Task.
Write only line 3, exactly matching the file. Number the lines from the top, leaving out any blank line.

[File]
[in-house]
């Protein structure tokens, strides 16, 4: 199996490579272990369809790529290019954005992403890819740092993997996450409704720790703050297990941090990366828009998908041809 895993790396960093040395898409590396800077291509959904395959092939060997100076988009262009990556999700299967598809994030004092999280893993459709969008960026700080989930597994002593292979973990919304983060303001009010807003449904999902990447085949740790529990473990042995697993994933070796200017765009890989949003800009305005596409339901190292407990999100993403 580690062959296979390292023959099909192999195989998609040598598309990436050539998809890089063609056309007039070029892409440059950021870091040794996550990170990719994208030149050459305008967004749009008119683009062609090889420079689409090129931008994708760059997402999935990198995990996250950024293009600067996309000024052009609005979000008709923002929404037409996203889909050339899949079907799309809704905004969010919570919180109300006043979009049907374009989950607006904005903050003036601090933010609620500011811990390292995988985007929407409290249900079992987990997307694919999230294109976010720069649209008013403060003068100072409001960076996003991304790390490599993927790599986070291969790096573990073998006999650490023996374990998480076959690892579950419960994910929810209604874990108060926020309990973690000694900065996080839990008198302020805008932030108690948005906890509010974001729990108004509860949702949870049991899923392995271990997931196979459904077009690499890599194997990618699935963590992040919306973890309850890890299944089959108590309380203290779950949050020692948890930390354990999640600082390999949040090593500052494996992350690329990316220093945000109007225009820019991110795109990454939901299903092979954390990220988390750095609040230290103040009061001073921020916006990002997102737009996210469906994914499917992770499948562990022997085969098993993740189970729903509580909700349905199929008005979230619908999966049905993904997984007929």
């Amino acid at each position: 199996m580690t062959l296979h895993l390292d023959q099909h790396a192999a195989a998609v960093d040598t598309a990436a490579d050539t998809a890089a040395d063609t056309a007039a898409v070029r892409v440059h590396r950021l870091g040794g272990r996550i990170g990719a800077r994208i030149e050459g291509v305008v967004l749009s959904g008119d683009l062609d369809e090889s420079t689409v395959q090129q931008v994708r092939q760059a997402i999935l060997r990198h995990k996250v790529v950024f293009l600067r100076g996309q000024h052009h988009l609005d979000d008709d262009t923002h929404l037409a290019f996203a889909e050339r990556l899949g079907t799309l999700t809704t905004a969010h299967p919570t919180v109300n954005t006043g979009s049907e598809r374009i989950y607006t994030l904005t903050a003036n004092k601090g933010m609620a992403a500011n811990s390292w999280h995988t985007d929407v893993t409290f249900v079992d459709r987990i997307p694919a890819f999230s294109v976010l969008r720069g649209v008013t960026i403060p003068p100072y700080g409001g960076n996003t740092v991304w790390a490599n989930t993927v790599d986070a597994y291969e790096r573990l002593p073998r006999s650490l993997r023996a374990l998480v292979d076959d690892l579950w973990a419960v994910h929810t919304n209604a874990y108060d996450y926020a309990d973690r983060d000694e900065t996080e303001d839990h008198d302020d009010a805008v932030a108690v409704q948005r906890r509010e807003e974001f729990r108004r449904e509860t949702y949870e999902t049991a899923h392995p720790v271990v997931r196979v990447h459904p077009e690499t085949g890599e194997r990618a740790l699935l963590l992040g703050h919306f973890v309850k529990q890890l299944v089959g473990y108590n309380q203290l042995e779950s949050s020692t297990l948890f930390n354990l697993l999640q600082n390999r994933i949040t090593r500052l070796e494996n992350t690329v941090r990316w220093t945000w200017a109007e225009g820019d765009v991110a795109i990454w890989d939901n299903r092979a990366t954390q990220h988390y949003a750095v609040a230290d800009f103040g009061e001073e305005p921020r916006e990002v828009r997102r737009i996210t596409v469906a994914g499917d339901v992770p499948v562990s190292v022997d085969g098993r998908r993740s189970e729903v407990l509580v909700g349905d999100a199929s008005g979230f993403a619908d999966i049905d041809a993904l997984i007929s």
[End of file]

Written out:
């Amino acid at each position: 199996m580690t062959l296979h895993l390292d023959q099909h790396a192999a195989a998609v960093d040598t598309a990436a490579d050539t998809a890089a040395d063609t056309a007039a898409v070029r892409v440059h590396r950021l870091g040794g272990r996550i990170g990719a800077r994208i030149e050459g291509v305008v967004l749009s959904g008119d683009l062609d369809e090889s420079t689409v395959q090129q931008v994708r092939q760059a997402i999935l060997r990198h995990k996250v790529v950024f293009l600067r100076g996309q000024h052009h988009l609005d979000d008709d262009t923002h929404l037409a290019f996203a889909e050339r990556l899949g079907t799309l999700t809704t905004a969010h299967p919570t919180v109300n954005t006043g979009s049907e598809r374009i989950y607006t994030l904005t903050a003036n004092k601090g933010m609620a992403a500011n811990s390292w999280h995988t985007d929407v893993t409290f249900v079992d459709r987990i997307p694919a890819f999230s294109v976010l969008r720069g649209v008013t960026i403060p003068p100072y700080g409001g960076n996003t740092v991304w790390a490599n989930t993927v790599d986070a597994y291969e790096r573990l002593p073998r006999s650490l993997r023996a374990l998480v292979d076959d690892l579950w973990a419960v994910h929810t919304n209604a874990y108060d996450y926020a309990d973690r983060d000694e900065t996080e303001d839990h008198d302020d009010a805008v932030a108690v409704q948005r906890r509010e807003e974001f729990r108004r449904e509860t949702y949870e999902t049991a899923h392995p720790v271990v997931r196979v990447h459904p077009e690499t085949g890599e194997r990618a740790l699935l963590l992040g703050h919306f973890v309850k529990q890890l299944v089959g473990y108590n309380q203290l042995e779950s949050s020692t297990l948890f930390n354990l697993l999640q600082n390999r994933i949040t090593r500052l070796e494996n992350t690329v941090r990316w220093t945000w200017a109007e225009g820019d765009v991110a795109i990454w890989d939901n299903r092979a990366t954390q990220h988390y949003a750095v609040a230290d800009f103040g009061e001073e305005p921020r916006e990002v828009r997102r737009i996210t596409v469906a994914g499917d339901v992770p499948v562990s190292v022997d085969g098993r998908r993740s189970e729903v407990l509580v909700g349905d999100a199929s008005g979230f993403a619908d999966i049905d041809a993904l997984i007929s």